Silent butler. Sounds like the title character in a murder mystery, but, in actuality, it's just one of the many specialized implements - nutmeg grater, sugar nipper, nipple shield (don't ask!), etc. - from a largely bygone era.
Usually made of copper, brass, or aluminum, a silent butler is "a small receptacle with a handle and hinged cover, used for collecting ashes and crumbs." (The American Heritage Dictionary of the English Language: Fourth Edition, 2009.) It's akin to the more common crumb tray into which debris on a tablecloth would be brushed.
Most silent butlers fetch no more than $5 to $50 at retail or online auction, but rare examples and those made of more precious metals can command prices that are considerably higher. For example, sterling silver butlers can be quite valuable for the bullion content alone, but add historic context, aesthetic appeal, and quality of execution and it is possible to pay several hundred dollars or more for specimens in good condition.
The majority of silver butlers are actually silver plate, not sterling - a 92.5% silver/7.5% copper alloy which is usually marked 925 - and are thus less valuable. Unless it's genuine Sheffield.
Genuine Sheffield plate was made of fused layers of sterling and copper and was rarely marked. Most pieces marked or advertised as Sheffield are actually electroplated with one or more very thin layers of pure silver, which readily wears revealing the base metal underneath. (For a more detailed description of Sheffield plate, check out the WorthPoint site below.)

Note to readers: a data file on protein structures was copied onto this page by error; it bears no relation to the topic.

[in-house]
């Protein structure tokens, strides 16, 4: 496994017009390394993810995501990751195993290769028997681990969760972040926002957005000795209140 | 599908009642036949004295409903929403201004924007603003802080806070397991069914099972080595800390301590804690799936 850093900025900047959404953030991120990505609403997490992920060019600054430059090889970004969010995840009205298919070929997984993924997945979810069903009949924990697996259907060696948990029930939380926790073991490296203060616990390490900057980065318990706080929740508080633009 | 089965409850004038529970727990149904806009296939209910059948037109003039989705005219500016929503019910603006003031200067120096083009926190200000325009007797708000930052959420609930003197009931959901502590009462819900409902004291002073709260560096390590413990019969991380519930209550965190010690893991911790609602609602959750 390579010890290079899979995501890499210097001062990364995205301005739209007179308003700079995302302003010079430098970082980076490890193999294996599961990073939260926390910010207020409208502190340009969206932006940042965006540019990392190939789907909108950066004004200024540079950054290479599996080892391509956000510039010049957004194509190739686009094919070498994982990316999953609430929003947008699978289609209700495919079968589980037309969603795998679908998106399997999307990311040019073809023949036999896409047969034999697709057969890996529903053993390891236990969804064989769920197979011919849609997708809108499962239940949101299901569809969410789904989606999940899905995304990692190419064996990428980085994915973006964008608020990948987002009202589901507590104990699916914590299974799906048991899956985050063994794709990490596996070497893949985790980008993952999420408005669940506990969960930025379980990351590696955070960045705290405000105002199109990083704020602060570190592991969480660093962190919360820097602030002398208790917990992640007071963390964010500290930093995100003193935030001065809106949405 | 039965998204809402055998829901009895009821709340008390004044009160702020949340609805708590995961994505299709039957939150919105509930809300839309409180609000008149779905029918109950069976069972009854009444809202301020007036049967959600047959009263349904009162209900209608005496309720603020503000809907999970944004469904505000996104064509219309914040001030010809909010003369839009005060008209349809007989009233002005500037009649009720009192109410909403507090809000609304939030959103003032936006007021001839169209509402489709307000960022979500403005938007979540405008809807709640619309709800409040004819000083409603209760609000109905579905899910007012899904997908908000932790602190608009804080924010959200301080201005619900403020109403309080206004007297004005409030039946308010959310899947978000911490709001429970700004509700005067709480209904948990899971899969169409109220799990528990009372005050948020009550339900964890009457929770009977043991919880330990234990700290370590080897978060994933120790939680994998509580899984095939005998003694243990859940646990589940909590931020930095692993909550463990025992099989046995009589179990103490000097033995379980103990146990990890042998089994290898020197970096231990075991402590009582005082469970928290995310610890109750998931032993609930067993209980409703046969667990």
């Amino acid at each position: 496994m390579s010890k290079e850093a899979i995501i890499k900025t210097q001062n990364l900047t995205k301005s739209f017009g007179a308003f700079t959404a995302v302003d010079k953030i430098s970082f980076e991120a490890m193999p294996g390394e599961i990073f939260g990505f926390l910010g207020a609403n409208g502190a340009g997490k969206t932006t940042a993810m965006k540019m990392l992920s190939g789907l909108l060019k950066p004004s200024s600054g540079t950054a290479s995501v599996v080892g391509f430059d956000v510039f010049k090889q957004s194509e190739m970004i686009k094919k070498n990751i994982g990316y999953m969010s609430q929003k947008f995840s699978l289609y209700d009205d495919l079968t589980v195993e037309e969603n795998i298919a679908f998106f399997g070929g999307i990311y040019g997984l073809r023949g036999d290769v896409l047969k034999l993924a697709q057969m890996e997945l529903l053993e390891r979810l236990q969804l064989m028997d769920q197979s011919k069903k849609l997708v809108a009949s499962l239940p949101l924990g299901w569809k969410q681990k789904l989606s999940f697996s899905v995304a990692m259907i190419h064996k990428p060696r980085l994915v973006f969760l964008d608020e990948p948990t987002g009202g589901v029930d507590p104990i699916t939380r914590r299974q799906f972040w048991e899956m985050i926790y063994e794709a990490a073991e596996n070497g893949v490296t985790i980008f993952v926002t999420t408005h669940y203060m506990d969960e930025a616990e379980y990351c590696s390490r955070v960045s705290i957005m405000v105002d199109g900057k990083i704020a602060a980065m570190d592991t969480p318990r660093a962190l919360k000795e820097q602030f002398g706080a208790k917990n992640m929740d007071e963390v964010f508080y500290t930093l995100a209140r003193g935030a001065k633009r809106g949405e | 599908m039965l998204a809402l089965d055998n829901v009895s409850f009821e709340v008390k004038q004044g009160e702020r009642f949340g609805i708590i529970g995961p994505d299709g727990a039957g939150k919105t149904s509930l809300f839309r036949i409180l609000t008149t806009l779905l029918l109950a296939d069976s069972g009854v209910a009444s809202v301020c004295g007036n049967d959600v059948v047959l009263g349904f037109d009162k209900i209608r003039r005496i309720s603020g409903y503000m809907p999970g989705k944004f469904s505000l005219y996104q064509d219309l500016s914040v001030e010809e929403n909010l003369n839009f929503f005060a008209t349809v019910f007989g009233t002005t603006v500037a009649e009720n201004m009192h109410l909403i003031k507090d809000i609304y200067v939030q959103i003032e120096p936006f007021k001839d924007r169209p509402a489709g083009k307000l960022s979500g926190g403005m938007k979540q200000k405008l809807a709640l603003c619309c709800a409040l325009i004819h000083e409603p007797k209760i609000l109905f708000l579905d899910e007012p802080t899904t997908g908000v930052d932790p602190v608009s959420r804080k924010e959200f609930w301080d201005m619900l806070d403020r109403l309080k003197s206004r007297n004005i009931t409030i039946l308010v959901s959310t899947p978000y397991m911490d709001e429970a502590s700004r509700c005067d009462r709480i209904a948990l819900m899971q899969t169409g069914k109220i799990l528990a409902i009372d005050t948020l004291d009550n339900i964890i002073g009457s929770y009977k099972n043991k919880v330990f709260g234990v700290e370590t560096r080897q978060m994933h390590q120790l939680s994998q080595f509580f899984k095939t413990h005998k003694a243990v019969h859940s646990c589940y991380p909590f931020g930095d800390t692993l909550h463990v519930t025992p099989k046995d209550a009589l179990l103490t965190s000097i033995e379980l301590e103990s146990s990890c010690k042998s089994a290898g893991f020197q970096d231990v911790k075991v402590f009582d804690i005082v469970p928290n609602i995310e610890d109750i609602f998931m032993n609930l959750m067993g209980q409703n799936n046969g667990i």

Silent butlers represent a time when great attention was paid to utilitarian objects used in even the simplest acts of sweeping up crumbs or emptying ashtrays. For more information on this collectible, check out the resources listed below, and
Association of Small Collectors of Antique Silver (ASCAS) - Link - Informative site offers articles, marks, links, more!
Collectible Aluminum Hammers Out a Niche - Link - This piece by Pamela Wiggins for About.com is a nice intro to the subject.
The Oldcopper Website - Link - Especially valuable for the comprehensive list of makers marks on copper and brass wares.
Sheffield and Silver Plate: What to Look For - Link - This piece for WorthPoint by David Lindquist provides several tips for differentiating true Sheffield plate from other types of silver plating.
A Small Collection of Antique Silver and Objects of Vertu - Link - Site is a great resource. Check out the hallmarks section, glossary, and silver dictionary!